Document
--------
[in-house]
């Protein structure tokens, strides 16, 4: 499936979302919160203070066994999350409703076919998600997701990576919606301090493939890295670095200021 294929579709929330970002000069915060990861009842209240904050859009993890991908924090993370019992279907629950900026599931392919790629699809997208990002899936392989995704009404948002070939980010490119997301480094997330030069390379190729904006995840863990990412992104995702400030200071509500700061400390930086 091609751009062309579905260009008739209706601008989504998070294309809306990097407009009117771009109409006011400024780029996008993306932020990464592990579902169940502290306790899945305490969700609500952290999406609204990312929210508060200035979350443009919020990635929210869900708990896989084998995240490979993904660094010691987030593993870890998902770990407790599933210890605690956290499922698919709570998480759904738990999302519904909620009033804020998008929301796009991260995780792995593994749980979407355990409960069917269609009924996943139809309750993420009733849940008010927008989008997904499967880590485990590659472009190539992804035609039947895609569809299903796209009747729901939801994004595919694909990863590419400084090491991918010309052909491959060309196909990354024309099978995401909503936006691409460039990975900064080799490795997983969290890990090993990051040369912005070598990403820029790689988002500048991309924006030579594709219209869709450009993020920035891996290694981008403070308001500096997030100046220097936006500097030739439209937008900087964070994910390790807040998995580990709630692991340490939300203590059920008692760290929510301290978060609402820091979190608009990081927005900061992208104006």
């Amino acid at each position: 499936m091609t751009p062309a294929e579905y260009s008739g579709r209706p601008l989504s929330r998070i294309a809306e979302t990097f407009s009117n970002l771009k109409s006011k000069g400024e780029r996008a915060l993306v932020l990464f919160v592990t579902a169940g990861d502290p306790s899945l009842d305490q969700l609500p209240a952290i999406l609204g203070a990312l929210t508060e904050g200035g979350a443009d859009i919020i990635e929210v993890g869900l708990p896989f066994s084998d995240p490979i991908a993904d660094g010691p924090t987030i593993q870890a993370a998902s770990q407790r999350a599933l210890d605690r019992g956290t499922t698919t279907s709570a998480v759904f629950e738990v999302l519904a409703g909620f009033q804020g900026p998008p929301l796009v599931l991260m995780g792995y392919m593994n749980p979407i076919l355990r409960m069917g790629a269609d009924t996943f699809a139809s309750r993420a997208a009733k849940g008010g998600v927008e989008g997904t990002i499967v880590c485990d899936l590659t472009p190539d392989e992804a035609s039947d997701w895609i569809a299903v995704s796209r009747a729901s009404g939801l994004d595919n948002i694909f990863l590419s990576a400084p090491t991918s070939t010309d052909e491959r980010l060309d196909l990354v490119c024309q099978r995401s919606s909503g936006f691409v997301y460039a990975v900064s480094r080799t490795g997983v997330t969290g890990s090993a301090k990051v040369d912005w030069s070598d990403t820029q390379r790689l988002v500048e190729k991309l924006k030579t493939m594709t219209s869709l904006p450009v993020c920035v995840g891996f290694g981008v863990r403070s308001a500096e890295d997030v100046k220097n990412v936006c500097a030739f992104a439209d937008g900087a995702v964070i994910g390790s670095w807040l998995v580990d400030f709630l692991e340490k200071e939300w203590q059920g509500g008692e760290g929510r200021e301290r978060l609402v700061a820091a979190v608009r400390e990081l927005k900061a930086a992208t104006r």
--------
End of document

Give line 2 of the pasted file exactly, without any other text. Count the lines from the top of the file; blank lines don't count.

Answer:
């Protein structure tokens, strides 16, 4: 499936979302919160203070066994999350409703076919998600997701990576919606301090493939890295670095200021 294929579709929330970002000069915060990861009842209240904050859009993890991908924090993370019992279907629950900026599931392919790629699809997208990002899936392989995704009404948002070939980010490119997301480094997330030069390379190729904006995840863990990412992104995702400030200071509500700061400390930086 091609751009062309579905260009008739209706601008989504998070294309809306990097407009009117771009109409006011400024780029996008993306932020990464592990579902169940502290306790899945305490969700609500952290999406609204990312929210508060200035979350443009919020990635929210869900708990896989084998995240490979993904660094010691987030593993870890998902770990407790599933210890605690956290499922698919709570998480759904738990999302519904909620009033804020998008929301796009991260995780792995593994749980979407355990409960069917269609009924996943139809309750993420009733849940008010927008989008997904499967880590485990590659472009190539992804035609039947895609569809299903796209009747729901939801994004595919694909990863590419400084090491991918010309052909491959060309196909990354024309099978995401909503936006691409460039990975900064080799490795997983969290890990090993990051040369912005070598990403820029790689988002500048991309924006030579594709219209869709450009993020920035891996290694981008403070308001500096997030100046220097936006500097030739439209937008900087964070994910390790807040998995580990709630692991340490939300203590059920008692760290929510301290978060609402820091979190608009990081927005900061992208104006």